The Boston Celtics are about to begin their preseason schedule with a team that bares little semblance of the Eastern Conference contender that has patrolled the parquet floor of TD Garden the past six seasons. With a new head coach and a bevy of assorted cast-off players, there is mych uncertainty surrounding not only the team’s composition, but also their actual performance. As the preseason begins, here is a six-pack of questions to be mindful of.
1) When (if ever) will Rajon Rondo play for the Celtics?
With a team in clear transition mode, Boston’s most valuable commodity is their All Star point guard Rajon Rondo. Since team president Danny Ainge proclaimed Rondo is not expected back until early December, there will be ample time to assess the remaining talent on the team. I would not be surprised to see Rondo return to action to demonstrate he is fully healed from his knee injury; only to be traded in order to hasten the rebuilding. There is little doubt that the team’s most valuable commodity is a healthy Rondo, so look for a slow return and ample time to either showcase his skills to interested suitors or be part of the Celtics future.
2) How will mis-matched players respond to young, inexperienced head coach?
On new coach Brad Stevens’ side, he signed a long-term lucrative contract; a clear indication that the Celtics front office has their man and is willing to be patient with the team’s progress. The only player on the roster who could be difficult for Stevens to manage is the aforementioned Rondo. If Rondo can be on the same page as his rookie head coach, there is a chance that this relationship could blossom over the years. If Rondo remains the stubborn player that often irritated former coach Doc Rivers, then Boston fans will be in for a long season full of drama.
3) Where will the team’s scoring come from?
No longer does the Celtics possess a true star player who can score at will. With three active members of the 20,000 point club (Allen, Pierce, Garnett) no longer here, the team will struggle early to find a reliable scorer. Of the current players on the roster, Jeff Green and Gerald Wallace have shown flashes of scoring potency; but without a legitimate point guard to set them up, look for the Celtics offense to falter often. If Rondo returns healthy, he will be asked to shoulder more of the scoring burden; something that he has proven to be unwilling or incapable of doing in the past. The All Star point guard has improved slightly from the perimeter over the years, but an off-season of rehab will certainly curtail progress this season. While some of his reluctance could be attributed to deferring to better scoring stars (Allen, Pierce, Garnett), there will be no player whose career resume suggest Rondo should defer again.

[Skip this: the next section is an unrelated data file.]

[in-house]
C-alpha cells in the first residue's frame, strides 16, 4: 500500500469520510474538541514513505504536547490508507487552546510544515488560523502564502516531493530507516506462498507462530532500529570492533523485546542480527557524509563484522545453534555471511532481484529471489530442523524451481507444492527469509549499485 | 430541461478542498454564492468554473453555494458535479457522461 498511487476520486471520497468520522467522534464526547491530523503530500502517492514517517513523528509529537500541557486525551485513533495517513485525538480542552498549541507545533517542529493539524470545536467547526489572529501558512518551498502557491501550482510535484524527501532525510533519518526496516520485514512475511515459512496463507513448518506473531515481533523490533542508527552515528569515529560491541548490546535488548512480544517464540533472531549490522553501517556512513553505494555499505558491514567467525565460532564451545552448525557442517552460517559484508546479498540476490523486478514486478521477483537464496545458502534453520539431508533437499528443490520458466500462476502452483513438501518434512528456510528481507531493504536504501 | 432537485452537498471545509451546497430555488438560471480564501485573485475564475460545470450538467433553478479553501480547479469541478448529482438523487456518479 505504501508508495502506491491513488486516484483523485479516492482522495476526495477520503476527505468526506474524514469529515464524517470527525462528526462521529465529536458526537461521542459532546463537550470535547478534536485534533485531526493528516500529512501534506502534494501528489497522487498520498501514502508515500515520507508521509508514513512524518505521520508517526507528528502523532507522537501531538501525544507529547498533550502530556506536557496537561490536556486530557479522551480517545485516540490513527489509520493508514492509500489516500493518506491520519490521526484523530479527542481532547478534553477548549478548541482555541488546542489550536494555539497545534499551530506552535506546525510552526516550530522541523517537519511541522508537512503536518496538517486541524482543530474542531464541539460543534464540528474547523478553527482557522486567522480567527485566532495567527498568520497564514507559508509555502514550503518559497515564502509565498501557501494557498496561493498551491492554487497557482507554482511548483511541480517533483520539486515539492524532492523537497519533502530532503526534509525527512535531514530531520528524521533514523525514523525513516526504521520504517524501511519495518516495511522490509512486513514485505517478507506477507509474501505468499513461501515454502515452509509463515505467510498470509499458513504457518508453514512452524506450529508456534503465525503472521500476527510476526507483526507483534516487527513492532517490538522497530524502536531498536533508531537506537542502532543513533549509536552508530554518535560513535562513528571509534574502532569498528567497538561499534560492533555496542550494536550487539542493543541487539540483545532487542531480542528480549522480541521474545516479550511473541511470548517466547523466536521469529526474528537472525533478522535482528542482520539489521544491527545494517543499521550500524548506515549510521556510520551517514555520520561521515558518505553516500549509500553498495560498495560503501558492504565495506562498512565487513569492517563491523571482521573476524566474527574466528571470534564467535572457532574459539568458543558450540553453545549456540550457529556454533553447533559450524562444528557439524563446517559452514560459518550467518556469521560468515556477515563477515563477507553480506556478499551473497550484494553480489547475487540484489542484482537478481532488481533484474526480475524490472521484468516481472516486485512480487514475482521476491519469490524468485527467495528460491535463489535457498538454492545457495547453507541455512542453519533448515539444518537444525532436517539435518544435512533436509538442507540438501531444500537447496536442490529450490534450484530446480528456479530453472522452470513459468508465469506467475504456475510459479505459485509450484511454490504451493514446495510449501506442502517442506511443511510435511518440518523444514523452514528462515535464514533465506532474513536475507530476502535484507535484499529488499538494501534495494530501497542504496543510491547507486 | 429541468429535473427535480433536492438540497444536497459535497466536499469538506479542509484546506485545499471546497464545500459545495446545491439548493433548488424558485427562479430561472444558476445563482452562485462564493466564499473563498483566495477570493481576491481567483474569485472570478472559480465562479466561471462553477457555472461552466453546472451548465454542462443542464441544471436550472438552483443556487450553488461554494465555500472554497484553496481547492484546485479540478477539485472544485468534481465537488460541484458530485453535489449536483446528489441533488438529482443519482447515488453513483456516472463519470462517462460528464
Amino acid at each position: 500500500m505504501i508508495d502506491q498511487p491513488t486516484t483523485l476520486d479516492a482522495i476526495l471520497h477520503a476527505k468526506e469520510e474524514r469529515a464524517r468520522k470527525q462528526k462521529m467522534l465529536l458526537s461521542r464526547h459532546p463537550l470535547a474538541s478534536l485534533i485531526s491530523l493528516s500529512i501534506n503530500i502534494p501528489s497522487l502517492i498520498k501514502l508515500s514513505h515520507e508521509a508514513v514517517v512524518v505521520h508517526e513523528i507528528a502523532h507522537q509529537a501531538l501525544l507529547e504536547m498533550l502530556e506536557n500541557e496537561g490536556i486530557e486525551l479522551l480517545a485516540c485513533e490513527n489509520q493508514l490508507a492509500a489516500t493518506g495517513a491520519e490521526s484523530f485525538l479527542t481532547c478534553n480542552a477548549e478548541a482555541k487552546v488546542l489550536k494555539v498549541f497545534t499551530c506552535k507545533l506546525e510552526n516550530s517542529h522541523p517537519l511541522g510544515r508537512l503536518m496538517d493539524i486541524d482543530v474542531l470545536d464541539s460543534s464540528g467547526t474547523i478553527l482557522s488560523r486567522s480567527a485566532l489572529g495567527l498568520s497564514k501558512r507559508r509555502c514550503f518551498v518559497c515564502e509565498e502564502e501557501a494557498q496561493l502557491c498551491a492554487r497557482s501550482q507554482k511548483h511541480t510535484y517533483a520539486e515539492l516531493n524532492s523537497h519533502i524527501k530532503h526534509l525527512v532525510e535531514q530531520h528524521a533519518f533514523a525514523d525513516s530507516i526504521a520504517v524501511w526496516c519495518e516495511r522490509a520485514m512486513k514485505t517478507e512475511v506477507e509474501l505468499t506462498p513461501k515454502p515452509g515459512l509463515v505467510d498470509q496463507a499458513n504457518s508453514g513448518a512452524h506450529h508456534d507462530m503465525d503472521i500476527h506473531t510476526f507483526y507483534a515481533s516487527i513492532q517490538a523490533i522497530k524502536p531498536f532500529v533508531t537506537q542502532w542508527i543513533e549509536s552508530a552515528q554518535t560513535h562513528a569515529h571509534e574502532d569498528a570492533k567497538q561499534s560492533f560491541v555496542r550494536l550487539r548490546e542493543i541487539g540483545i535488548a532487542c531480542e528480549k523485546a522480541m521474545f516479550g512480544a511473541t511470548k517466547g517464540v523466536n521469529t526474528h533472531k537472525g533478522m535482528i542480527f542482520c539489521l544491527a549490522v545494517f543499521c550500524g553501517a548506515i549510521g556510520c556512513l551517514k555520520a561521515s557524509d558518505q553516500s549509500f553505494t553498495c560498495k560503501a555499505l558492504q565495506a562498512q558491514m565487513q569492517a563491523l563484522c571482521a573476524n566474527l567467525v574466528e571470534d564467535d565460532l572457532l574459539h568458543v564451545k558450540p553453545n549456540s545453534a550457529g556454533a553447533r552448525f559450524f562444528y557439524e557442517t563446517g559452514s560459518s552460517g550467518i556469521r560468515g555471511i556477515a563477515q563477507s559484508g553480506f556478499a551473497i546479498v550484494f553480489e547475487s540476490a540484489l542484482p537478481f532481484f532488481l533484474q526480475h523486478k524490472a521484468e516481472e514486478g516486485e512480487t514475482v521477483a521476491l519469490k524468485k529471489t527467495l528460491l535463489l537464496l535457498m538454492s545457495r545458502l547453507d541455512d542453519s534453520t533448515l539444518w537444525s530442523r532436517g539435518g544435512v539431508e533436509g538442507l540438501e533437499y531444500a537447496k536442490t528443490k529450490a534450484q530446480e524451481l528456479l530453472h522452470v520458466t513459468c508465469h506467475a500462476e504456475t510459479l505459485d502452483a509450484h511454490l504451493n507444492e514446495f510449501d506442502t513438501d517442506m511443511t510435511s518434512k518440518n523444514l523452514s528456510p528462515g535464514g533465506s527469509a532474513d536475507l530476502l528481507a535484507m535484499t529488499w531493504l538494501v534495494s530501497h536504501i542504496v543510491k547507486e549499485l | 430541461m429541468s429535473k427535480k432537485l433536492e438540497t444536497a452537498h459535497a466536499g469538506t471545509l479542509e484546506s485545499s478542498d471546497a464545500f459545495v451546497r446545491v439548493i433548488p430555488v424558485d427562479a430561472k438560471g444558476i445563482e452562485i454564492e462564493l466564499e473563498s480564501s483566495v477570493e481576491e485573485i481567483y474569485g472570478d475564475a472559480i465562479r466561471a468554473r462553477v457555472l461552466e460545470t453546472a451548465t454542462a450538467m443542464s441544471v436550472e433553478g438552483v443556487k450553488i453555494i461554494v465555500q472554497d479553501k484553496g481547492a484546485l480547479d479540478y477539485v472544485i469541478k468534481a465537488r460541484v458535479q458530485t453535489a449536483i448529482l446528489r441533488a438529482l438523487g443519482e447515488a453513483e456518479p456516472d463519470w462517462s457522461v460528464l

4) What will the contributions of Kris Humphries and Gerald Wallace be?
The two key components in the off-season trade of Paul Pierce and Kevin Garnett arrive in Boston with mixed reviews. Their acquisition was a clear indicator that team president Danny Ainge saw the former team’s championship window had closed and decided to give his future Hall of Famers another championship run with a contending team. In return, Wallace and Humphries bring some skills to bear, but offer not much in terms of long-term possibilities. In fact, these two players are simply matching salaries that provide some short-term (Humphries) and intermediate (Wallace) salary cap relief. Humphries is a rebounder, but not much else; while Wallace is an aggressive forward who can play defense, although his best days are behind him.